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“Fall”: how civs leave the game

How many times the winner is already clear by half of the game?

One core purpose of Rhye’s and Fall is that a game is challenging until the very end. In the picture, on the left the power graph of standard game in Civ4 and on the right the power graph in Rhye’s and Fall.

Civs can collapse anytime depending on certain performance parameters (defined as “stability”). In an unstable situation, a civ may lose cities which declare independence. The complete collapse of a computer controlled civ leads to a fragmentation into minor civs or lose territory to neighbour major civs.

In practice, a civ that has become too weak after losing a war will be likely to be wiped out completely. On the other hand, a civ that’s overexpanding will face increasing troubles (proportional to its size) to keep stability under control: in this way, what would have been an obvious winner of the game is in danger of crumbling as well.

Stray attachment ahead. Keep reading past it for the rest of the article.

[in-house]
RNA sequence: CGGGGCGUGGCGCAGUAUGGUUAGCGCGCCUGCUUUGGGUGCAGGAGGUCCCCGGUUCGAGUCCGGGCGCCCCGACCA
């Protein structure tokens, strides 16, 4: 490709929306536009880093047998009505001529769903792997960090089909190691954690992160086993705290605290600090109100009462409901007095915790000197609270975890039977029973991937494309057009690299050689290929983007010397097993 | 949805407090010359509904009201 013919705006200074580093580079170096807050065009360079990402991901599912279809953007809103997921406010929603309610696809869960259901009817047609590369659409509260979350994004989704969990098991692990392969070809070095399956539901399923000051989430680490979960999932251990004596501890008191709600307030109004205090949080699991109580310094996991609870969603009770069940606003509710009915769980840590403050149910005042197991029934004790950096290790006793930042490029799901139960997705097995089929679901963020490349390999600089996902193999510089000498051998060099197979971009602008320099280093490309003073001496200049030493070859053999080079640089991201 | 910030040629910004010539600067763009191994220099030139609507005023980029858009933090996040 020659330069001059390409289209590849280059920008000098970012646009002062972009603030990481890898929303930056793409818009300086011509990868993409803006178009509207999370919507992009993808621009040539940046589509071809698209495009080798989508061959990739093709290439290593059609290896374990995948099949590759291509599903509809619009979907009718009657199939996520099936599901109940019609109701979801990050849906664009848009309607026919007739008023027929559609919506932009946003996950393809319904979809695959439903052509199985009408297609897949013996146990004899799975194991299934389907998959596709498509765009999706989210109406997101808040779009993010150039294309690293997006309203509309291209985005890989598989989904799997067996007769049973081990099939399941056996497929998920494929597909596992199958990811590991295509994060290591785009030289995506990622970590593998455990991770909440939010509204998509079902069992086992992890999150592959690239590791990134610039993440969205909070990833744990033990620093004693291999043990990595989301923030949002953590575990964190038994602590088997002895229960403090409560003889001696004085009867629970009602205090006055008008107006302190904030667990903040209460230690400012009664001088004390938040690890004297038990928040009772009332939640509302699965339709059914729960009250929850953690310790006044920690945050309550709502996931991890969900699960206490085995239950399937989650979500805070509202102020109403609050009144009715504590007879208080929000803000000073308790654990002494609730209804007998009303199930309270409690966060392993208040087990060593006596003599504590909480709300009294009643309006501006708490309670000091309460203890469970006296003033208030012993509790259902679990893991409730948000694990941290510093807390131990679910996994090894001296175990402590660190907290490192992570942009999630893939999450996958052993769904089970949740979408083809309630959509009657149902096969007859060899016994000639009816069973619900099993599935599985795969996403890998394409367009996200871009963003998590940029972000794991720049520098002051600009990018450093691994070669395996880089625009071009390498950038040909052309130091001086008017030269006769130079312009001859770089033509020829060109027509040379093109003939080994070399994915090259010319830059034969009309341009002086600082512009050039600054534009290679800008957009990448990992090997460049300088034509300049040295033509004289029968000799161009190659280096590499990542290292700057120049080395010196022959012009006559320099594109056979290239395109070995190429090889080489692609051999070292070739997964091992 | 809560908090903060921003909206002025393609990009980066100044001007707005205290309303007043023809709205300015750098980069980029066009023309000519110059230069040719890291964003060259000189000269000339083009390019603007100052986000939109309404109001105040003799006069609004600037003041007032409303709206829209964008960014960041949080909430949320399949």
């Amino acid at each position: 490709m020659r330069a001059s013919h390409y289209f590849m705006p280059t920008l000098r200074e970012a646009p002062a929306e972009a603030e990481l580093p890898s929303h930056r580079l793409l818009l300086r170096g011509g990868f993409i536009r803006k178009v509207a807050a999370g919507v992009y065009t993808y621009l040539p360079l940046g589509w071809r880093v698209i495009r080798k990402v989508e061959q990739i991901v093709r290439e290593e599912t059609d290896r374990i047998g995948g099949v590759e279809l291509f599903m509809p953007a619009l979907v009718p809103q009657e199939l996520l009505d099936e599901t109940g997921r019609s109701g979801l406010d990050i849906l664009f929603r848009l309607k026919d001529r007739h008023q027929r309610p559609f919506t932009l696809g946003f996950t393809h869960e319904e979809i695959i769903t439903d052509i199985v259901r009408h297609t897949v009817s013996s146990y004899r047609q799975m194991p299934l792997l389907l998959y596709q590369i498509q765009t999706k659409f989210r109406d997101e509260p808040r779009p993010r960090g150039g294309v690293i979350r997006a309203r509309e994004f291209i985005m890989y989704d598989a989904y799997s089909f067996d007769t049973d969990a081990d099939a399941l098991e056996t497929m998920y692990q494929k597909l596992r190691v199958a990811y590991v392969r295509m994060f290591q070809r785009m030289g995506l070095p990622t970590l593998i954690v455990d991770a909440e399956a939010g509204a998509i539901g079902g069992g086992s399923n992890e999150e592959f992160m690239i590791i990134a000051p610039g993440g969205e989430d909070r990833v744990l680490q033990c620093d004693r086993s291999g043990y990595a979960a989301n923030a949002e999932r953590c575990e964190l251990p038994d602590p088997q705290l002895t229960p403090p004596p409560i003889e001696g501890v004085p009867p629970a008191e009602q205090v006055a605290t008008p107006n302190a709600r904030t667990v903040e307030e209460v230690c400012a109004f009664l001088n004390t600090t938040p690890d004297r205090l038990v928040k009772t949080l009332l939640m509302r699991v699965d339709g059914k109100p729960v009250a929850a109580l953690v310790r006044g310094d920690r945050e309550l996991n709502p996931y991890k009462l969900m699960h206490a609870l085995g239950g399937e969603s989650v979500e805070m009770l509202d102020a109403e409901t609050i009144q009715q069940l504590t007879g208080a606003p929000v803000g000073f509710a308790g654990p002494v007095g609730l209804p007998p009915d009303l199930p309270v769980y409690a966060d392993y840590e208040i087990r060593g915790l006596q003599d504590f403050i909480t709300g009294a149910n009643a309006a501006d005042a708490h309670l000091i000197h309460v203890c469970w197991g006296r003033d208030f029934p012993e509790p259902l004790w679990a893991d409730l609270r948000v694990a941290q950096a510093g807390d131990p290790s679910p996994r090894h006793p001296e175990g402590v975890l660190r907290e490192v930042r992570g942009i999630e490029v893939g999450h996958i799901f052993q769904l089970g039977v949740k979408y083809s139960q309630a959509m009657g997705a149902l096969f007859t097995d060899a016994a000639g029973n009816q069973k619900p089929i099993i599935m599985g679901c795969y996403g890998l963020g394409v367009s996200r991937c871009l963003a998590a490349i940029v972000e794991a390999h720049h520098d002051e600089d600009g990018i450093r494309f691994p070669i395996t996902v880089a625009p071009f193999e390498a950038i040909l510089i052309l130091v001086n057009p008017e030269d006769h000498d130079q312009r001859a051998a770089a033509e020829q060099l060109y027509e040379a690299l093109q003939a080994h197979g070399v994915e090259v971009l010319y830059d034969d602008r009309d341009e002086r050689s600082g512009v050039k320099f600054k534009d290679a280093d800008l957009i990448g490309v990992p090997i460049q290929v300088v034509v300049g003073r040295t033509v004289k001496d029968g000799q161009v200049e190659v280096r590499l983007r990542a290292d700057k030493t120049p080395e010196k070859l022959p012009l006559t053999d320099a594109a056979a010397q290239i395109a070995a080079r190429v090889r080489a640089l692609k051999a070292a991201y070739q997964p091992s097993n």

This mechanisms also effectively limits the number of alive major players in a game, cutting complexity and loading times.

Rebel faction

The game for the human player does not end with a collapse, but the human's civ stability is in danger too. When the human player’s civ collapses, half of the cities get independent and form a hostile rebel faction of the same civ, represented by inverted colours, and in locked war.

Each rebel civ has a specific name, such as Vichy France, Heavenly Chinese Kingdom or Confederate States of America.